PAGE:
Keeping dogs safe in winter
Normally we confine our p'updates to a quick social media post. But today's tips on how to keep your dog safe in winter is deserving of a whole post. Here's how to SAFELANE your dog in extreme conditions.
At HQ in Ross, in our Gillingham office in Kent and across the border in Presteigne – so many SafeLane staff have dogs!
During ‘normal’ times when we’re working in the office, there’s seldom a day without a dog on site.
Consequently, despite being super busy supporting our international detection dog projects, SafeLane’s Canine Technical Managers Bob Crawford and Helen Clark are regularly asked to share training tips, nutrition facts and ‘how to care for your four-legged friend’ information with the wider team.
During lockdown, they have continued to help with regular p’updates that we’ve been sharing on social media.
Today, as some parts of the UK have got snow, we have a special post about caring for your dog the SAFELANE way!
How to keep dogs safe and warm in extreme conditions
Salt – Rock salt is used in combination with sand or gravel to grit icy roads and pavements. The salt can damage paw pads and is toxic if swallowed so ensure you always wash paws as soon as you get home to prevent your dog from licking it off themselves.
Antifreeze – Antifreeze containing ethylene glycol is poisonous to dogs so ensure you keep it out of reach and mop up any spillages.
Frostbite – Dogs can suffer from frostbite, especially on their extremities, the tips of their ears, tail and toes. Although not usually life-threatening it can lead to hypothermia.
Extra warmth – most dogs are fine with short periods in the cold but some definitely need extra warmth from wearing a coat.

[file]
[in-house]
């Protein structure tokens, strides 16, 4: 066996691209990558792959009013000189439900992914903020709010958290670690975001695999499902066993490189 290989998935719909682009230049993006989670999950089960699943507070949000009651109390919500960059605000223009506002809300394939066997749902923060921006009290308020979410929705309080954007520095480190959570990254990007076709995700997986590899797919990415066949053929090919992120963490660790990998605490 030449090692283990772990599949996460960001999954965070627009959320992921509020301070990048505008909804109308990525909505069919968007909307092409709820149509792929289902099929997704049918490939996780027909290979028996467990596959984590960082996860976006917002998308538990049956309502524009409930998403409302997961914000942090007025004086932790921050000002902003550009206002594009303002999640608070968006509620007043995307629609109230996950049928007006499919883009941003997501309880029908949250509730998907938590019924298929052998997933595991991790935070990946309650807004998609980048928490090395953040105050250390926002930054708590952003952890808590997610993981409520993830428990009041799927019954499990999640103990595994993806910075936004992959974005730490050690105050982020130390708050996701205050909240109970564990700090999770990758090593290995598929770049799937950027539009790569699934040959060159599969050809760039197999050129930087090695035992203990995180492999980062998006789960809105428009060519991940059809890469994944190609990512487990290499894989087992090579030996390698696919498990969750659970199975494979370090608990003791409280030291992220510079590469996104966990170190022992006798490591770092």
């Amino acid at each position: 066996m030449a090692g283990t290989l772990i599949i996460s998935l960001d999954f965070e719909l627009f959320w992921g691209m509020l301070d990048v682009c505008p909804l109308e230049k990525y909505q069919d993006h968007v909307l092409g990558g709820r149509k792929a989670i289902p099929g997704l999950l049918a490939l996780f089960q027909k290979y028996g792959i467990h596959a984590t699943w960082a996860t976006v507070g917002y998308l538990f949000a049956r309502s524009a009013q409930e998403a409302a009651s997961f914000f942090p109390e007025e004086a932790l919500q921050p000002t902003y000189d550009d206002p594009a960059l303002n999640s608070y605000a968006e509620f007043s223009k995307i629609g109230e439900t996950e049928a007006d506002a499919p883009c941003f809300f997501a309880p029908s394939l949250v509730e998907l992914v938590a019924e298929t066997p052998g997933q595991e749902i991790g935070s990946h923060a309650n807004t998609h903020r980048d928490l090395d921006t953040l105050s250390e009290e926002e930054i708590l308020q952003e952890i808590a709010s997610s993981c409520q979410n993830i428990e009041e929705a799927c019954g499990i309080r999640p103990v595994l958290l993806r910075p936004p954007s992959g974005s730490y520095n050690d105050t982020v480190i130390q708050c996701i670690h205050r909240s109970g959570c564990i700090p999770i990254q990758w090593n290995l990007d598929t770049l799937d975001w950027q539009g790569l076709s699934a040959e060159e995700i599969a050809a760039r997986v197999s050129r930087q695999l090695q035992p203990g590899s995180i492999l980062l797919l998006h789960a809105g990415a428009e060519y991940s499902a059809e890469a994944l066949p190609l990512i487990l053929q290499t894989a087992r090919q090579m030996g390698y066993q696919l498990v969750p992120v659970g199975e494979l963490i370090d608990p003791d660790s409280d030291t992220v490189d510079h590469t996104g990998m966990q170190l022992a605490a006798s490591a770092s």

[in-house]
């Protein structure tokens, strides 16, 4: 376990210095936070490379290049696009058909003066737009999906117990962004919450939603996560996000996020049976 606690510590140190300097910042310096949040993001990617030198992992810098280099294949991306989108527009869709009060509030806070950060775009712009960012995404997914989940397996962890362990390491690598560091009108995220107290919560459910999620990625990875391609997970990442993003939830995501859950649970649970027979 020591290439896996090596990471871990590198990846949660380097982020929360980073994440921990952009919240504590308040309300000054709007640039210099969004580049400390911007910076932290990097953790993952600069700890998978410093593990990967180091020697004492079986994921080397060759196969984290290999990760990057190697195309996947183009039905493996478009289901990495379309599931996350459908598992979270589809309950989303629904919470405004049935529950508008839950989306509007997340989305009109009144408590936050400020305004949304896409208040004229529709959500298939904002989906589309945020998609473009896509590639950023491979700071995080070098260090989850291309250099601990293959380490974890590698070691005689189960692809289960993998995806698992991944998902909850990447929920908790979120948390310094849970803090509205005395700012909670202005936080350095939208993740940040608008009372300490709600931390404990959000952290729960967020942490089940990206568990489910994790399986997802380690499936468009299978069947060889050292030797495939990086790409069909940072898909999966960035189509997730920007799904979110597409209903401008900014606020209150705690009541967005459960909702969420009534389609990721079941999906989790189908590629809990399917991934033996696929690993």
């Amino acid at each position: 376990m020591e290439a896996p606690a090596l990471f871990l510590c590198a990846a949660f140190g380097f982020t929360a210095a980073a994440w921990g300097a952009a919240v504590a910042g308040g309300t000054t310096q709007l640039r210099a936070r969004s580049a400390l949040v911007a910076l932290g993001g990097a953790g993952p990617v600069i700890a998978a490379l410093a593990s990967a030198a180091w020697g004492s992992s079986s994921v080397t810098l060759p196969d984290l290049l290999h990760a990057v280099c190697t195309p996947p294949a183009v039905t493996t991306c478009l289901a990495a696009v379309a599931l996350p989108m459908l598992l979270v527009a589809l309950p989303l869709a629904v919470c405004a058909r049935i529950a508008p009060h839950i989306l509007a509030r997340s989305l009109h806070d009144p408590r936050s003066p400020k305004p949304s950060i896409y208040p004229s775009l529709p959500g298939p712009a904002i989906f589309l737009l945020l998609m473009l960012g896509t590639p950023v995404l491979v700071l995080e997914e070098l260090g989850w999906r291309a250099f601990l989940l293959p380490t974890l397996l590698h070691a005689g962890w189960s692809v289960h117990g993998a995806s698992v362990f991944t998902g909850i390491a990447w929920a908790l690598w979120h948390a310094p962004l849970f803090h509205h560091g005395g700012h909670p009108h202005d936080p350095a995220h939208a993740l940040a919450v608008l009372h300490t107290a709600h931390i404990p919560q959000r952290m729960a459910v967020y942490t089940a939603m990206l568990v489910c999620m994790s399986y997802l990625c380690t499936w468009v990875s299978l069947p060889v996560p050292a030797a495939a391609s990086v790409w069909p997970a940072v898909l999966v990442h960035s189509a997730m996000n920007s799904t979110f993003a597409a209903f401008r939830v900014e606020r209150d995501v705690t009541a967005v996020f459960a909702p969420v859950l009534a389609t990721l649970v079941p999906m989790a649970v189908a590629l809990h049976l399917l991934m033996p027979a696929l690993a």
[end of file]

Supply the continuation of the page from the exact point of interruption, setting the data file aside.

Long hair around the paws can become clogged with hard ice balls causing pain and discomfort. Remember to regularly clip the fur around the paws to prevent the ice balls from forming.
Always warm your dog gradually when you return home. Wash paws in tepid water and cover your dog with a warm towel, do not use a hairdryer, a radiator or hot water to warm them up.
Never let you dog eat snow. The snow may look nice and clean but it could be contaminated with toxic substances or there may be harmful objects buried beneath the surface such as sticks or rocks. Eating snow in large quantities could dangerously lower your dog’s body temperature causing hypothermia.
Evening or early morning walks can be more hazardous because of reduced visibility. Ensure you and your dog can be seen. High visibility clothing for dogs and owners will help motorists to see you. A reflective coat or flashing collar or a combination will ensure your dog can be seen.
Learn more from Bob and Helen in our subject matter expert video series, The SafeLane Way.